Gekioh: Shooting King

PS One

Review by Matt Paprocki



Graphics: 8

Sound: 8

Gameplay: 8

Overall: 8


With developers free to release whatever they want late in the life of the PS One, Natsume decided the Arcade/Saturn shooter Shienryu needed some exposure. They put on store shelves for the nearly dead Playstation, slapped a budget price on it, changed the name, and gave it some nifty, if useless, extras. Of the late release titles, this is one of the few must-haves, even if it is derivative.

gekioh1.png (55747 bytes)You could find countless other shooters just like Gekioh (not to be confused with the beat-em-up GekiDO). In fact, some of the ships including the player controlled one, looks like they came right out of Raiden II. The way enemy bogeys disintegrate upon contact is also "borrowed." That's the obvious inspiration here, and there are not that many better games they could have found to imitate.

There's very little to complain about other than the usual shooter gripes. Bullets are occasionally lost in the mayhem resulting in frustrating deaths (though not as much with the unlimited continues provided), and it can be beaten in an under an hour. It slows down more often than it should, especially considering that other shooters (even 2-D ones) on the Playstation have very little trouble handling graphics like this.

The power-up system is basic, with three main weapons systems and shields. Various other pick-ups include a speed boost, bombs, and point add-ons. The occasional extra life will fly by as well. The developers are kind not to strip a player completely of their earned power-ups when they die (or even when you continue). It's co-operative multi-player as well.

That's of course talking about the main game mode called, for whatever reason, "Genki." This makes the game fall into the normal difficulty, while hard and easy stick with the appropriate name. Everything else tweaks the game, especially graphically. Some of these unique modes are annoying, like Comical which replaces explosions with a sitcom laugh track.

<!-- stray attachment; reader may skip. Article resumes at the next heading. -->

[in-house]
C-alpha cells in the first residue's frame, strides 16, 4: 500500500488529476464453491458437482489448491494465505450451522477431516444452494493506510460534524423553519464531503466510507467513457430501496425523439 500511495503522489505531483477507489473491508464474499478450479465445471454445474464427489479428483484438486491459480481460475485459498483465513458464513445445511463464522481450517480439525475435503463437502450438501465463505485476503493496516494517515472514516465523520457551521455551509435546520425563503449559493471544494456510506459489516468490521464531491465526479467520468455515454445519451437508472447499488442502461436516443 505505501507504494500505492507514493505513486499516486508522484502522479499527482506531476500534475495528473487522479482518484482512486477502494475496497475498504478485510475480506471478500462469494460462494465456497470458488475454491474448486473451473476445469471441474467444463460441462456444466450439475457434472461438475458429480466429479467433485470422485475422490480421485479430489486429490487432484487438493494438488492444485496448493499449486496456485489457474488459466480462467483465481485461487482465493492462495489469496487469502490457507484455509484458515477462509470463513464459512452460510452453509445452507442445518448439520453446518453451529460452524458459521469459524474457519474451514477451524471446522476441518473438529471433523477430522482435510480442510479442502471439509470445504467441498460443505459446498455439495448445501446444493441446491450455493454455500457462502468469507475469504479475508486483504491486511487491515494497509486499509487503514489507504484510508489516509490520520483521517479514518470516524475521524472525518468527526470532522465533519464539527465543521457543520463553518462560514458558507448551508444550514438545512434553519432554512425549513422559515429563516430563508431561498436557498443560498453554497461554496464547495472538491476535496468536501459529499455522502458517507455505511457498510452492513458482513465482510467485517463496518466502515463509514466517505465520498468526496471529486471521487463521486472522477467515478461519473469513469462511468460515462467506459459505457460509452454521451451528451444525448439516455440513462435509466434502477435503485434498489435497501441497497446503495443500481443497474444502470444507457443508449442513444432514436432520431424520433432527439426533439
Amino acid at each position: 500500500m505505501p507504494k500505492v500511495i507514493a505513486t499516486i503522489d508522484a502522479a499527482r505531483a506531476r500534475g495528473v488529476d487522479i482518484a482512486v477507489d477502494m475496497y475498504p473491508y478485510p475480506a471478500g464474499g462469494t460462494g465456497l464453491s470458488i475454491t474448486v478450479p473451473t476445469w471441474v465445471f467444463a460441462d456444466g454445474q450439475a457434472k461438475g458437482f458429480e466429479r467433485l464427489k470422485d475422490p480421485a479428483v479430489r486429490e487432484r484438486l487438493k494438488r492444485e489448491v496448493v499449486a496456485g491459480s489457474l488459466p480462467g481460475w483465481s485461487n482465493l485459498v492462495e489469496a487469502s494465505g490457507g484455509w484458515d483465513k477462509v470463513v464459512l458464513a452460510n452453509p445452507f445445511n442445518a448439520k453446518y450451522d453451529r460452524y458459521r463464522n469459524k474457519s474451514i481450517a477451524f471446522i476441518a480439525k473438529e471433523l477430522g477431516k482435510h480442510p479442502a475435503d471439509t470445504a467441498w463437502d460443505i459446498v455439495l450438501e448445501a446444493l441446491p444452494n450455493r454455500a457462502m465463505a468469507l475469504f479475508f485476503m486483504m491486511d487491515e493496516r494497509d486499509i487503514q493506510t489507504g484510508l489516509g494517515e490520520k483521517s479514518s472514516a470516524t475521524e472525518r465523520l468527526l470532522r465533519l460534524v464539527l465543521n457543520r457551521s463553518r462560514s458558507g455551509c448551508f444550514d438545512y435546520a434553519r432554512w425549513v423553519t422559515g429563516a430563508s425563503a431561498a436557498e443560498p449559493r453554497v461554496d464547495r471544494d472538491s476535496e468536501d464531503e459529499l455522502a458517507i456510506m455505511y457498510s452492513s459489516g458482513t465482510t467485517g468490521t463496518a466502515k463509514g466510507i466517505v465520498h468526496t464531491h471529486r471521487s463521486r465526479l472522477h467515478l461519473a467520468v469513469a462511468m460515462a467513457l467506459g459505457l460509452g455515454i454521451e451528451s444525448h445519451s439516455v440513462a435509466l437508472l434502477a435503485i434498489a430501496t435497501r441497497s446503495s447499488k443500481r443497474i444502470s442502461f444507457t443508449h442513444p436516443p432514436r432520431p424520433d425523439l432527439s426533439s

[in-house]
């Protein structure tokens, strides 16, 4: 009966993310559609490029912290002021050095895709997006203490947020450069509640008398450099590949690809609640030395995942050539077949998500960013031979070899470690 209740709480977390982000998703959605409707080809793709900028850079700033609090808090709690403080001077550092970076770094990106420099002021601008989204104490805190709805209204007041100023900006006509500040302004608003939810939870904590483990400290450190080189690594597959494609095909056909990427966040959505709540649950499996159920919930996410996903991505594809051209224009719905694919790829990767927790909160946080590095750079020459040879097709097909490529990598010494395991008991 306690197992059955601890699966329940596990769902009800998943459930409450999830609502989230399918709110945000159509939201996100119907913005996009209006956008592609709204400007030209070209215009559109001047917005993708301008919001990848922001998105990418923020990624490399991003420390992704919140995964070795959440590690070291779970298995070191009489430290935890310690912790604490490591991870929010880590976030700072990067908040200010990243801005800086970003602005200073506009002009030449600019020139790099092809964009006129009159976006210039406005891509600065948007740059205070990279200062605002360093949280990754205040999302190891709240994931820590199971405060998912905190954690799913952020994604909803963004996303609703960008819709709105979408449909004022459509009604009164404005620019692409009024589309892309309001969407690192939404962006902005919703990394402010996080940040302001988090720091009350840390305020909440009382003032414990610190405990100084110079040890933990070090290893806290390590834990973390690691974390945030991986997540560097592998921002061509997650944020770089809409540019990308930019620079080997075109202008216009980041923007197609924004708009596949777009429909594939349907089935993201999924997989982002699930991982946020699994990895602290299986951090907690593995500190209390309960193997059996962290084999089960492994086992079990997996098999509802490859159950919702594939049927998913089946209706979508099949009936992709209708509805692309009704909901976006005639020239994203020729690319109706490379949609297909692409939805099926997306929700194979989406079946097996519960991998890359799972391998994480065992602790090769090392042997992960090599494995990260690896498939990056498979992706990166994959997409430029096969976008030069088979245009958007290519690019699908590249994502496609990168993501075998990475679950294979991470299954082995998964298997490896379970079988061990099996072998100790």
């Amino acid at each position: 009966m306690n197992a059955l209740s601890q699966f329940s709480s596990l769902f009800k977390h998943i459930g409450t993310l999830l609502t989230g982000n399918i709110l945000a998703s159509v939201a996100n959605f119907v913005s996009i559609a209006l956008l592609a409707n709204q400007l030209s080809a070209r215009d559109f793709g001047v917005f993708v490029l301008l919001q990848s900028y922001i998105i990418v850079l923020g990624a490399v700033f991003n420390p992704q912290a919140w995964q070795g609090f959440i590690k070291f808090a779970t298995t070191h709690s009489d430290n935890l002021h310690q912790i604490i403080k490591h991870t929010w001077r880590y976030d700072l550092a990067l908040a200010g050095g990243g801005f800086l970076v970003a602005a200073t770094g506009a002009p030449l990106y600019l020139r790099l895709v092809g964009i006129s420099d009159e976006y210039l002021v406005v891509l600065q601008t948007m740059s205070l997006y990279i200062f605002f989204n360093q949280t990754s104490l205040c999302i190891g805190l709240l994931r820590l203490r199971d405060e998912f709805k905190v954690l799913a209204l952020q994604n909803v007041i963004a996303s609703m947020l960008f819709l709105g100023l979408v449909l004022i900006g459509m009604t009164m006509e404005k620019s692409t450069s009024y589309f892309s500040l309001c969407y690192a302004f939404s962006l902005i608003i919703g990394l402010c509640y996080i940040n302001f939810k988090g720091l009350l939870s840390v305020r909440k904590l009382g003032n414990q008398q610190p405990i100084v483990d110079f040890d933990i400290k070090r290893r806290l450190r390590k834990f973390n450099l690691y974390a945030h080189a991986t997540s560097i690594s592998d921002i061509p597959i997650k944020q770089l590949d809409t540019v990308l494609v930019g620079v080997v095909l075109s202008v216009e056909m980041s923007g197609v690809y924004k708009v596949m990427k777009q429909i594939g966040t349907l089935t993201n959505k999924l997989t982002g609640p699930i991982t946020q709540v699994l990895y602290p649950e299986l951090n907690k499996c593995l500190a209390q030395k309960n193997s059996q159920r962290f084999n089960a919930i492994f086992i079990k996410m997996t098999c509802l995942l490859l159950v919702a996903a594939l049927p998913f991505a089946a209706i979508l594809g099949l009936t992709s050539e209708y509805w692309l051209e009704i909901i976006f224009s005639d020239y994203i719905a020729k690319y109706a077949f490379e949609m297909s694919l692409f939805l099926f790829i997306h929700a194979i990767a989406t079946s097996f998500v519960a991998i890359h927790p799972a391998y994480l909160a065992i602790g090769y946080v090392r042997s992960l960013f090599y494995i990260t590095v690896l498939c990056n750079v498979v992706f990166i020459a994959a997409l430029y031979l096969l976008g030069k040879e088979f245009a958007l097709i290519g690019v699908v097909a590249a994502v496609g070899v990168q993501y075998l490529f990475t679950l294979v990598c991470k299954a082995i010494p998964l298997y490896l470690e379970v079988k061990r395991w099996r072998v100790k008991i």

Stingy is a brutally difficult game in itself, allowing you one life to shoot down 1,000 foes with no weapon upgrades or continues. Pocket mode is a brief diversion that makes the game seem like it's played on a Pocketstation (or other similar device), and it even recreates the screen blur. All of this is unlocked from the start, so even if you can beat the Stingy challenge, you'll get nothing. It's all there when you buy it.

Every mode is presented in a vertical letterbox. The sides stay static on the sides and the gameplay (in the main game) simply layers itself over the colorful title screen. If you're paranoid about burn in, you're going to have a panic attack with this game. Otherwise, there's fantastic detailing on every ship no matter how small and the explosions are nice and meaty. Special effects are limited and the bomb effects don't offer much in the way of awe like screen clearing weapons should. It's an obvious upgrade from the 16-bit generation, just not by much.

With a code, you can access the original arcade soundtrack. The new mixes are fine; it's just nice the option is there. This is a nice, upbeat soundtrack either way, with plenty of energy behind it. It may not be the highlight over the countless explosions of stupid pattern-following invaders, but it's great to have it in the background.

Considering the price, there's no reason not to own this, unless you have some deep unbridled hatred for shooters. The extra features alone should give you enough value, and this is one enjoyable enough to plow through multiple times. It may not be the consoles best in the genre; it's just borderline close.


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Last updated: Tuesday, September 13, 2005 04:54 PM